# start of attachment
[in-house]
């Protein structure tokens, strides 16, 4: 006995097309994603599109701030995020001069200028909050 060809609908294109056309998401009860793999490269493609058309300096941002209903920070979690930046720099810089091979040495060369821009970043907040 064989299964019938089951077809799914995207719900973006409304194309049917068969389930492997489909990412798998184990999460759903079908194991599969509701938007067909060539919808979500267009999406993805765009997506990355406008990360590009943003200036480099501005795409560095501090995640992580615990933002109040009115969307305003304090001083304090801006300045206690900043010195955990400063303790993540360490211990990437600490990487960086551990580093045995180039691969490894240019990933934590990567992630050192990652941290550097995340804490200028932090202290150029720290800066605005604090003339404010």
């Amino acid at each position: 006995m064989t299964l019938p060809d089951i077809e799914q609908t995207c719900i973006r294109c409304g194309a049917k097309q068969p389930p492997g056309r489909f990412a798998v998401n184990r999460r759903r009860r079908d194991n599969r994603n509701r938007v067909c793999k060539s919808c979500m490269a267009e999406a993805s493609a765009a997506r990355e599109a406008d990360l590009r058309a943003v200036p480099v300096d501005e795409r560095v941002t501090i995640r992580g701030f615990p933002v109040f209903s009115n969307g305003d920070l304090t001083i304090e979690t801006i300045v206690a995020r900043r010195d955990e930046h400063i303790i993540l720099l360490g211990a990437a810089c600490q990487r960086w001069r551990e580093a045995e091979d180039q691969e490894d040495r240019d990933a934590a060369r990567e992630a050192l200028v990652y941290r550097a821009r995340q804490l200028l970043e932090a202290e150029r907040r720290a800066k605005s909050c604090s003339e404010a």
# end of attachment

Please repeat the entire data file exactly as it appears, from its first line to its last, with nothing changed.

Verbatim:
[in-house]
């Protein structure tokens, strides 16, 4: 006995097309994603599109701030995020001069200028909050 060809609908294109056309998401009860793999490269493609058309300096941002209903920070979690930046720099810089091979040495060369821009970043907040 064989299964019938089951077809799914995207719900973006409304194309049917068969389930492997489909990412798998184990999460759903079908194991599969509701938007067909060539919808979500267009999406993805765009997506990355406008990360590009943003200036480099501005795409560095501090995640992580615990933002109040009115969307305003304090001083304090801006300045206690900043010195955990400063303790993540360490211990990437600490990487960086551990580093045995180039691969490894240019990933934590990567992630050192990652941290550097995340804490200028932090202290150029720290800066605005604090003339404010």
């Amino acid at each position: 006995m064989t299964l019938p060809d089951i077809e799914q609908t995207c719900i973006r294109c409304g194309a049917k097309q068969p389930p492997g056309r489909f990412a798998v998401n184990r999460r759903r009860r079908d194991n599969r994603n509701r938007v067909c793999k060539s919808c979500m490269a267009e999406a993805s493609a765009a997506r990355e599109a406008d990360l590009r058309a943003v200036p480099v300096d501005e795409r560095v941002t501090i995640r992580g701030f615990p933002v109040f209903s009115n969307g305003d920070l304090t001083i304090e979690t801006i300045v206690a995020r900043r010195d955990e930046h400063i303790i993540l720099l360490g211990a990437a810089c600490q990487r960086w001069r551990e580093a045995e091979d180039q691969e490894d040495r240019d990933a934590a060369r990567e992630a050192l200028v990652y941290r550097a821009r995340q804490l200028l970043e932090a202290e150029r907040r720290a800066k605005s909050c604090s003339e404010a």